Thus, there is no shortage of methods in which to collect your own data.  In recent GIS workshops for faculty, I focus on the following 6 methods:

  1. Add data via a GPX file.  GPX files can come from a variety of sources, including GPS receivers and smartphone fitness apps.  Attached to this essay is a GPX file I collected in and around the University of Hamburg, Germany, using the RunKeeper app.  Save this file to your device, and add this to ArcGIS Online or Pro using the Add data tool. Symbolize the points and line as you see fit, and select your basemap of choice.  Note the "zinger" that appears in the GPX file.  I on purpose did not remove this, because these occasional spikes in the field path provide useful teachable moments.  This particular one occurred while I was inside St Michaels Church, gazing around at all the beauty, with the track "collecting" the whole time but losing some Wi-Fi hotspots, cell phone towers, and/or GPS satellites; hence guessing at my true position and, for a time, being a few hundred meters off.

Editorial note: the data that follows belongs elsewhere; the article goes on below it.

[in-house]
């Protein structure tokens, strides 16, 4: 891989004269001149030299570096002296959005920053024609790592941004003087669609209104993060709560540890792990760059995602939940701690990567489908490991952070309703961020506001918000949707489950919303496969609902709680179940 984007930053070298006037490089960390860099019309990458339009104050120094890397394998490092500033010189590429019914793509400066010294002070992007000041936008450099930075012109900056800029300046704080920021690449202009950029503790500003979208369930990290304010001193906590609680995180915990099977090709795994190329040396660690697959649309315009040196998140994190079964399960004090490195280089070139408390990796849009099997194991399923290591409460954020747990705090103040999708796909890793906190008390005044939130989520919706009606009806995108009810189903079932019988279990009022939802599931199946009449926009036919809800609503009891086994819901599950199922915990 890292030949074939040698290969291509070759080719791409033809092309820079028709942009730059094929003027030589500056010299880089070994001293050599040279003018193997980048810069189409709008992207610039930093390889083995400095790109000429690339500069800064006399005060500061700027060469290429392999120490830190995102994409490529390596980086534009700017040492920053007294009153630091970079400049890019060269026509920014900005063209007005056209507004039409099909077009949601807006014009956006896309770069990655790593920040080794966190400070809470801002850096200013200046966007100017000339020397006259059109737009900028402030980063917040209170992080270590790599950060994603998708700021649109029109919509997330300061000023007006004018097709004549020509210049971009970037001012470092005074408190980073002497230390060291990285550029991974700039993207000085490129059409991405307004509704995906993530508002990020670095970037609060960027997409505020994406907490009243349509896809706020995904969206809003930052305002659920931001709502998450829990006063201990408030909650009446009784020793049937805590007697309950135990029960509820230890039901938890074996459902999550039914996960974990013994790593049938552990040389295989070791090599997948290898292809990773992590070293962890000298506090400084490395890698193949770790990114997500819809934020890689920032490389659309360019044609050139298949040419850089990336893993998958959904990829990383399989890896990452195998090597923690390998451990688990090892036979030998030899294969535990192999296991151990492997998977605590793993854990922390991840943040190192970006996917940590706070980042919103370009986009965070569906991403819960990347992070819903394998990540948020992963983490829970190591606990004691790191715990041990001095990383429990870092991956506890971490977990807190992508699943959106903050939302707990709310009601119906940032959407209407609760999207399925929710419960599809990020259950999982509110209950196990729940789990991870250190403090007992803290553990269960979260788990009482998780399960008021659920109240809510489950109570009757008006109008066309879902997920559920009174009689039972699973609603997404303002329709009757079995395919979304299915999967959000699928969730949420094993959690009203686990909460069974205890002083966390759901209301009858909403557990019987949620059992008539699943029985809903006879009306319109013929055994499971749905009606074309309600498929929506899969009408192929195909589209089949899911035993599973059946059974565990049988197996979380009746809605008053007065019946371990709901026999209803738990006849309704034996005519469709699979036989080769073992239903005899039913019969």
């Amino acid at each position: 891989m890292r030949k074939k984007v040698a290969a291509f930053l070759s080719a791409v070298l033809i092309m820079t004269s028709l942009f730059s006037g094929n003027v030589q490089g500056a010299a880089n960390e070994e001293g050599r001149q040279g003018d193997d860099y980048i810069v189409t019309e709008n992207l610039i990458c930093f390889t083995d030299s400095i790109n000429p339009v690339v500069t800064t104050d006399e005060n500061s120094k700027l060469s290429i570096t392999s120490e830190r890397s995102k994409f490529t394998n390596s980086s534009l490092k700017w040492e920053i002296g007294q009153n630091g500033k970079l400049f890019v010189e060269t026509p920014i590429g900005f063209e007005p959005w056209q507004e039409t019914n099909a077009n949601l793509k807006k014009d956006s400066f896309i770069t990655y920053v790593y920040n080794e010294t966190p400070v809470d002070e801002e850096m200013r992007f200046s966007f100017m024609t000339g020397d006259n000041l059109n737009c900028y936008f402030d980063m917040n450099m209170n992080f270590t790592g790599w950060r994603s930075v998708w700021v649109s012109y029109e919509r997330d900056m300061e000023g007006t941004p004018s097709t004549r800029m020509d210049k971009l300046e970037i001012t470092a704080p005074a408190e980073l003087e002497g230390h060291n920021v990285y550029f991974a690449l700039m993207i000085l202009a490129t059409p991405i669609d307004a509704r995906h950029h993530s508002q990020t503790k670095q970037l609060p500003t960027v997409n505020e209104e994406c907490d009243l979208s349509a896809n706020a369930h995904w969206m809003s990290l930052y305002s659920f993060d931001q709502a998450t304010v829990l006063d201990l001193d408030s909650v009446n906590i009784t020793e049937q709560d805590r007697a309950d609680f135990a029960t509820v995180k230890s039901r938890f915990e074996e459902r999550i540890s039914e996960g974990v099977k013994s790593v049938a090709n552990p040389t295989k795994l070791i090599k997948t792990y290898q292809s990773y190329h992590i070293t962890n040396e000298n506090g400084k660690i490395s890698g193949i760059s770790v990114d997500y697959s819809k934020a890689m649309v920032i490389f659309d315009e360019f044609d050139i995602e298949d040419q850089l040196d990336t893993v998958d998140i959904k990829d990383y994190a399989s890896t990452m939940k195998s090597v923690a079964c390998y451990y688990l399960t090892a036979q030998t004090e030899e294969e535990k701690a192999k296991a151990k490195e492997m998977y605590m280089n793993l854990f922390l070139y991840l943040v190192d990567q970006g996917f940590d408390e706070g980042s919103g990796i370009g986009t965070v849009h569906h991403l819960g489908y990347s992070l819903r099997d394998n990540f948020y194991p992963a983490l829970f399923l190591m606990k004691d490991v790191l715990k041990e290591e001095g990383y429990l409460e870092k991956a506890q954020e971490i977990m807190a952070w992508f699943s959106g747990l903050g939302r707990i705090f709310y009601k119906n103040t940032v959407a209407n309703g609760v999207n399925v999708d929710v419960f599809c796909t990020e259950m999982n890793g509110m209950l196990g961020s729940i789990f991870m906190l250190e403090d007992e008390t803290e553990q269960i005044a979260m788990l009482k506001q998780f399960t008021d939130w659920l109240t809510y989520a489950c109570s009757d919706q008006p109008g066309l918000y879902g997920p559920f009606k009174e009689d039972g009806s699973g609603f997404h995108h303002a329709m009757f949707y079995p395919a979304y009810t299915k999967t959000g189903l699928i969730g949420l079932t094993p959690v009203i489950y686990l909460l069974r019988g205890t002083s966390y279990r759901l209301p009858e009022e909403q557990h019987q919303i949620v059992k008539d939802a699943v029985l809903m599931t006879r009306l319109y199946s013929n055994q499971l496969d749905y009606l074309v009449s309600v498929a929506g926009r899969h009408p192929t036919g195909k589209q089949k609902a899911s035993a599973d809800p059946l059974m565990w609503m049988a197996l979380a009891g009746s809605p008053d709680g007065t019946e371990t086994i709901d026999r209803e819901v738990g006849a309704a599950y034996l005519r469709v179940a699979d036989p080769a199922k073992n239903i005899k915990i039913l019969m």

2. Add data via a simple table in Comma Separated Value (CSV) or text file (separated by commas).  Attached to this essay is a text file "fieldwork_hamburg_ped_counts.txt" in text format that I collected at 5 locations.  The data I collected was the number of pedestrians in one minute at each location, on a Sunday afternoon in winter. Symbolize the points as graduated symbol on pedestrian count.  Select a basemap of your choice.   Save and share as you see fit. Pedestrian counts is one useful set of data that you can collect with students, comparing different times of day, days of the week, and seasons of the year.  Note the high number of pedestrians at point #3 enjoying ice skating!